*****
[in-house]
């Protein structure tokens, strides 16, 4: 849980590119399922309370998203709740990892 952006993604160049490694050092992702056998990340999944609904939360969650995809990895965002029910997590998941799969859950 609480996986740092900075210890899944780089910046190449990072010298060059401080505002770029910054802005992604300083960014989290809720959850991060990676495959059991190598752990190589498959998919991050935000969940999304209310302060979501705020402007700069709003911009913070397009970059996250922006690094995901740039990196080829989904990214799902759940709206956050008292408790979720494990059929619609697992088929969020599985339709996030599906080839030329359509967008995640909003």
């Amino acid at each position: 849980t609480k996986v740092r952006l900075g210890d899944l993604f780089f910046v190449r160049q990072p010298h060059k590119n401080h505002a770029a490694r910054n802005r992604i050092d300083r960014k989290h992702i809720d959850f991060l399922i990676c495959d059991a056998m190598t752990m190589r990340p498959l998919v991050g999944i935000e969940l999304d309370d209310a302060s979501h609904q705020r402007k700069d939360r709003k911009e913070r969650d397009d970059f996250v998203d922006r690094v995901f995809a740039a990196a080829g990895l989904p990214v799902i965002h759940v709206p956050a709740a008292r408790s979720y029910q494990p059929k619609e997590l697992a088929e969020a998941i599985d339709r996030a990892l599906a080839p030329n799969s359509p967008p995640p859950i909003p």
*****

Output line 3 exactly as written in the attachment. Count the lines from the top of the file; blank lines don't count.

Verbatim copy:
């Amino acid at each position: 849980t609480k996986v740092r952006l900075g210890d899944l993604f780089f910046v190449r160049q990072p010298h060059k590119n401080h505002a770029a490694r910054n802005r992604i050092d300083r960014k989290h992702i809720d959850f991060l399922i990676c495959d059991a056998m190598t752990m190589r990340p498959l998919v991050g999944i935000e969940l999304d309370d209310a302060s979501h609904q705020r402007k700069d939360r709003k911009e913070r969650d397009d970059f996250v998203d922006r690094v995901f995809a740039a990196a080829g990895l989904p990214v799902i965002h759940v709206p956050a709740a008292r408790s979720y029910q494990p059929k619609e997590l697992a088929e969020a998941i599985d339709r996030a990892l599906a080839p030329n799969s359509p967008p995640p859950i909003p």